You know how chips are always getting smaller? The chips on our current flagship smartphones are made on a 5nm technology node, but companies are already planning to move past that as well. Chip giant TSMC (Taiwan Semiconductor Company) and Samsung have been said to be working on 3nm nodes already, but such advancement does have its challenges. IBM showed a prototype 3nm chip a while back, and now American chip company, Applied Materials, has unveiled a new way that allows wiring to be laid on advanced logic chips that use 3nm technology nodes.
Why is this relevant? Well, just imagine how small 3nm really is. You can’t can you? Well most of us can’t. A nanometer is a billionth of a meter, and most of us can’t fathom how small that is. To make it even simpler, the diameter of a human hair is about 100,000 nanometer. Which means 3nm is well…let’s just say it’s really small.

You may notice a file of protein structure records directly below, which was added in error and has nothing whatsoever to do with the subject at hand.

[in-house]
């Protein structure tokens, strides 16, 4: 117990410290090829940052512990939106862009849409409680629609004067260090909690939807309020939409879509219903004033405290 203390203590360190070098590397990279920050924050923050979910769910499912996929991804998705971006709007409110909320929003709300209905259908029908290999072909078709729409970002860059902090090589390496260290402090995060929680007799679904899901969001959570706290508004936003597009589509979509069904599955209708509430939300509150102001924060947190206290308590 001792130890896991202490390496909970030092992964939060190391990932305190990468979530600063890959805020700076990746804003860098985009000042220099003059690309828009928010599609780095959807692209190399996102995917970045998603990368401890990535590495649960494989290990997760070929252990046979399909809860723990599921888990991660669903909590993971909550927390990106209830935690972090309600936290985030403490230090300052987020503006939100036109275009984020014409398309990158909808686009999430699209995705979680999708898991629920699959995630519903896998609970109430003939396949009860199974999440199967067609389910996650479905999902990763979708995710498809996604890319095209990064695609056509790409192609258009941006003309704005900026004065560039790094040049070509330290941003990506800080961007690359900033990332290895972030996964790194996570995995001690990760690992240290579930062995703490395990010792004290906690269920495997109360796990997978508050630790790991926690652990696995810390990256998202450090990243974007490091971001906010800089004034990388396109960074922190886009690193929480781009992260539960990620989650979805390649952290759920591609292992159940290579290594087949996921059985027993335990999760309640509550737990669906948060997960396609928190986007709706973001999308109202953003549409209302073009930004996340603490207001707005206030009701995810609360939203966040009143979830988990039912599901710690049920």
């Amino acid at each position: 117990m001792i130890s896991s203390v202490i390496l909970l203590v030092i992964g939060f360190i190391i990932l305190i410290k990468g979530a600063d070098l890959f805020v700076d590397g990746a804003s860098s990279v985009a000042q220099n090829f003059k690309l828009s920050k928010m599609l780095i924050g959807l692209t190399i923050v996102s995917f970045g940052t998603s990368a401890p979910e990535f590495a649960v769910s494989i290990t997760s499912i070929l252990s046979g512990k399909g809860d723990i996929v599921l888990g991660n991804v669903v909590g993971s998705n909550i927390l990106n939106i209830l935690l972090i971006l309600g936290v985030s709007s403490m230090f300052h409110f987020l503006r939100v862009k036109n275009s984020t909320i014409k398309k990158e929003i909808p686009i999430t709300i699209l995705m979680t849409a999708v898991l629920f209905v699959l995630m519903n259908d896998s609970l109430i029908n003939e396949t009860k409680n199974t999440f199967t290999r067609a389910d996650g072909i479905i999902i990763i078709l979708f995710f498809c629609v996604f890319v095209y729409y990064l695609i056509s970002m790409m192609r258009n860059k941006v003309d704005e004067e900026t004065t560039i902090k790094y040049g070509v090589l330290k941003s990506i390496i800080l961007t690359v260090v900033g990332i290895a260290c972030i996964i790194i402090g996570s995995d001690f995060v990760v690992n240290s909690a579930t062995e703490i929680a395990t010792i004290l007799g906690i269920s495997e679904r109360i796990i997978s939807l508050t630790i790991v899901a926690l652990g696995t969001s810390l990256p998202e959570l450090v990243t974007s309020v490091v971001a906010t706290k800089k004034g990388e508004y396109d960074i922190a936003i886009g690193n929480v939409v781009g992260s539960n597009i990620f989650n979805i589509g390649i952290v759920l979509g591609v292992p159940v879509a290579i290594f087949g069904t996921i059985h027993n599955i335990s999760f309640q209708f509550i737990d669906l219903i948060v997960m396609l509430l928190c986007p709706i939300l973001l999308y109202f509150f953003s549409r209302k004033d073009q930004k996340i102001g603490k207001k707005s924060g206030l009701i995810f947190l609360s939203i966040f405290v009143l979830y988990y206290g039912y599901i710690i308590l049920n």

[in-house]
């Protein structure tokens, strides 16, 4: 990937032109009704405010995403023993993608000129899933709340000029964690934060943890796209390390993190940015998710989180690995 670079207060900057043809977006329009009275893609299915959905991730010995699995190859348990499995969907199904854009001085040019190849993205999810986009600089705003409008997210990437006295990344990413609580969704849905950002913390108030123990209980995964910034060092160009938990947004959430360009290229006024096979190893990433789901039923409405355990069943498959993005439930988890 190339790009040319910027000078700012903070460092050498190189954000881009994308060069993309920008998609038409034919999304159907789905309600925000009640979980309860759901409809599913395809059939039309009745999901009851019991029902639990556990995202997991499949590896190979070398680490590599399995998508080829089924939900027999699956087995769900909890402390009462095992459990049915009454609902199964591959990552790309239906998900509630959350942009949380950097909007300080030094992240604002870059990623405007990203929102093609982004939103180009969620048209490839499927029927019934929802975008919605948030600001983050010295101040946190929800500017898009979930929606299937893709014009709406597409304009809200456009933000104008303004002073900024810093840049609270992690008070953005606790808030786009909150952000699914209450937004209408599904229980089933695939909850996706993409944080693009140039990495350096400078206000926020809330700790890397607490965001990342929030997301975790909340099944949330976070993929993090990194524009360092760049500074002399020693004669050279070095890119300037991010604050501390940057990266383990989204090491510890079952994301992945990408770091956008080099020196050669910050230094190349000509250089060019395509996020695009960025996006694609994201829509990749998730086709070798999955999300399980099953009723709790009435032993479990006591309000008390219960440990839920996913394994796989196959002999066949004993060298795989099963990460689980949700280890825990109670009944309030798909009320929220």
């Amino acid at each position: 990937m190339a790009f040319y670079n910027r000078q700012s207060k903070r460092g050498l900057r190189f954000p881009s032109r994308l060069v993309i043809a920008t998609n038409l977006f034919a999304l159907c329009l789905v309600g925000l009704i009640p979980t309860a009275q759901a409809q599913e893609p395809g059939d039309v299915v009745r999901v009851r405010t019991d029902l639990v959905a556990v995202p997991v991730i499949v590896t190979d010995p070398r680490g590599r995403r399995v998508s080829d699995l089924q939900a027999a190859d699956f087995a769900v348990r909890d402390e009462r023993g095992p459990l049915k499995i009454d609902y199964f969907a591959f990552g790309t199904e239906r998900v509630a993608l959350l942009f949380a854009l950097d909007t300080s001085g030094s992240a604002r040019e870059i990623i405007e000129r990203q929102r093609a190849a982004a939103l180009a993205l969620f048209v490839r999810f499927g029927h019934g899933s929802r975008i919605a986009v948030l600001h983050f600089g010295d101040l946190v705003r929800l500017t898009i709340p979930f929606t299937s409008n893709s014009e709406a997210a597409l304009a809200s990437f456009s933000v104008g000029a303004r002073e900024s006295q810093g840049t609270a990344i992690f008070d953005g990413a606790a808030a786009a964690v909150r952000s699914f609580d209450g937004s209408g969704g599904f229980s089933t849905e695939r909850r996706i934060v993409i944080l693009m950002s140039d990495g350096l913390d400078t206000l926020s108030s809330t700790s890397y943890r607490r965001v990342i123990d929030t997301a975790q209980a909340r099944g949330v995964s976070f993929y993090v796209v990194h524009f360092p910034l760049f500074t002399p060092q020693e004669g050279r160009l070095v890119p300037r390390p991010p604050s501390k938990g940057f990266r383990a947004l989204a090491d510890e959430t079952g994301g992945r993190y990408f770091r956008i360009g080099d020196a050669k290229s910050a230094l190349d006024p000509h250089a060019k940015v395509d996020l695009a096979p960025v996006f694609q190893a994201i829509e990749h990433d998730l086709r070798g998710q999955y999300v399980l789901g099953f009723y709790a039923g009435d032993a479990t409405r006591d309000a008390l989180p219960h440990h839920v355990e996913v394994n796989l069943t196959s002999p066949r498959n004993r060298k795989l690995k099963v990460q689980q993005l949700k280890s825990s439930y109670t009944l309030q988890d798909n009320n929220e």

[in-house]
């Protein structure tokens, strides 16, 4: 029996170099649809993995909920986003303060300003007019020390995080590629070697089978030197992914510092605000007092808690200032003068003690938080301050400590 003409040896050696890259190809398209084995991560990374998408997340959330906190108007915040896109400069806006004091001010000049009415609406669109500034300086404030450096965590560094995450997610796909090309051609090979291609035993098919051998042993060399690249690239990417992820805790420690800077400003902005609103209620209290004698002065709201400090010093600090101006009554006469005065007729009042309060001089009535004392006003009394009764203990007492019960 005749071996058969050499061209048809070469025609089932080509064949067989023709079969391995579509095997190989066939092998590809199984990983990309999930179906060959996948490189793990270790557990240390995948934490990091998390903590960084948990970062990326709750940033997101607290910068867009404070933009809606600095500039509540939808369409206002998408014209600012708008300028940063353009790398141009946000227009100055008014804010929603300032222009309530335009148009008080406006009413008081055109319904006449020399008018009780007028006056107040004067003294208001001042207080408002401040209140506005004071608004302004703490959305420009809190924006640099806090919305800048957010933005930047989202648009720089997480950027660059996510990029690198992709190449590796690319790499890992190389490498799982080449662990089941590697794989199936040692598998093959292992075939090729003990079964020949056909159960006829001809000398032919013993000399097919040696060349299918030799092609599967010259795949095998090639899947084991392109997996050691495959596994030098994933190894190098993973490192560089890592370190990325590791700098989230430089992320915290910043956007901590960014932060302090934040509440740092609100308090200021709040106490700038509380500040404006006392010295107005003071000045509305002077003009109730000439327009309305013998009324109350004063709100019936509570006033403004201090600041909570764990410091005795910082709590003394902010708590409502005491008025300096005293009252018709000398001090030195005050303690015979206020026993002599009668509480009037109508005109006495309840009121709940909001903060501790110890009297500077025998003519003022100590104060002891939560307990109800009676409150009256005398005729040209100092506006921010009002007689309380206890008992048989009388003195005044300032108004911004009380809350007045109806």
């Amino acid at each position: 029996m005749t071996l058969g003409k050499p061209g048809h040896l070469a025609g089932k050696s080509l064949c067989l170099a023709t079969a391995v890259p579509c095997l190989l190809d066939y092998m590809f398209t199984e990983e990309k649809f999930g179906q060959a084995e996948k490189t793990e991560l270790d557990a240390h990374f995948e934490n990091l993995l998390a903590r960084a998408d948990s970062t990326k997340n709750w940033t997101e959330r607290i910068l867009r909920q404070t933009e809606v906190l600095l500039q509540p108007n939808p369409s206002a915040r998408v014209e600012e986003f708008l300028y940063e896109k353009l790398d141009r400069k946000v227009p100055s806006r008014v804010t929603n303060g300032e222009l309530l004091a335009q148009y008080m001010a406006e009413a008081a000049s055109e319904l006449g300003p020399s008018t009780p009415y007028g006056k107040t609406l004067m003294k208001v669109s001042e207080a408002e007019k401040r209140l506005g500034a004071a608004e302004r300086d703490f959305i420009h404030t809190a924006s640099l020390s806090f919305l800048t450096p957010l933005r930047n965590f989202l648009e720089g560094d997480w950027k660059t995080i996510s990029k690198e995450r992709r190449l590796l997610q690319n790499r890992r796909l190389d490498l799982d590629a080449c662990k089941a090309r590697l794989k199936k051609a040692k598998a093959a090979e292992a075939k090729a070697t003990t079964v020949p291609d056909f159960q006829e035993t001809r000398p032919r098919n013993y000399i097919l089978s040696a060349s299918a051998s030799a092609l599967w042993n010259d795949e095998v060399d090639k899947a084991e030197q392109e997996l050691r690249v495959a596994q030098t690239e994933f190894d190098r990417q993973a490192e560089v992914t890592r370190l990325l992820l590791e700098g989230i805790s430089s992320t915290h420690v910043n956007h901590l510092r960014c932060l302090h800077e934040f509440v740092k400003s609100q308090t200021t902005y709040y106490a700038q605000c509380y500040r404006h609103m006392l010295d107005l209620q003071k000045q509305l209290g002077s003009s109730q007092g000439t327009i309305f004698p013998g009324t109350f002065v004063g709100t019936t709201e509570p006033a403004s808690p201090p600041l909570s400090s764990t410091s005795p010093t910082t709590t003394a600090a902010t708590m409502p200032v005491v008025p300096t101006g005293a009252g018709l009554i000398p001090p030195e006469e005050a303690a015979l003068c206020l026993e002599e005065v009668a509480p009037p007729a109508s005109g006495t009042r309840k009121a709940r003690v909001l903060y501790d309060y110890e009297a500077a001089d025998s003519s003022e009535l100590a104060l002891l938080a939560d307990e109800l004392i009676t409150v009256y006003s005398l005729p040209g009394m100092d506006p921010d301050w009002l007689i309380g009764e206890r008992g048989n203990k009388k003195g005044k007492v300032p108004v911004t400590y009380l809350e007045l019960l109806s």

In chip manufacturing, the nanometer refers to the size of the semiconductor die on which a logic circuit is fabricated. The size of this die directly impacts the efficiency, speed and power these chips deliver. Now imagine any circuit board you have seen, and imagine putting down that intricate design of transistors, resistors etc. onto a piece of silicon that is smaller than the diameter of the human hair.
Sounds impossible, doesn’t it?
Applied Materials’ new solution is called Endura Copper Barrier Seed IMS, which uses seven different process technologies under high vacuum. We’ll spare you the technical jargon about those technologies, but suffice to say that it solves the current problems.
“A smartphone chip has tens of billions of copper interconnects, and wiring already consumes a third of the chip’s power,” Prabu Raja, senior VP and GM of the semiconductor products group at Applied Materials, told Digitimes. “Integrating multiple process technologies in vacuum allows us to reengineer materials and structures so that consumers can have more capable devices and longer battery life. This unique, integrated solution is designed to accelerate the performance, power and area-cost roadmaps of our customers,” he added.
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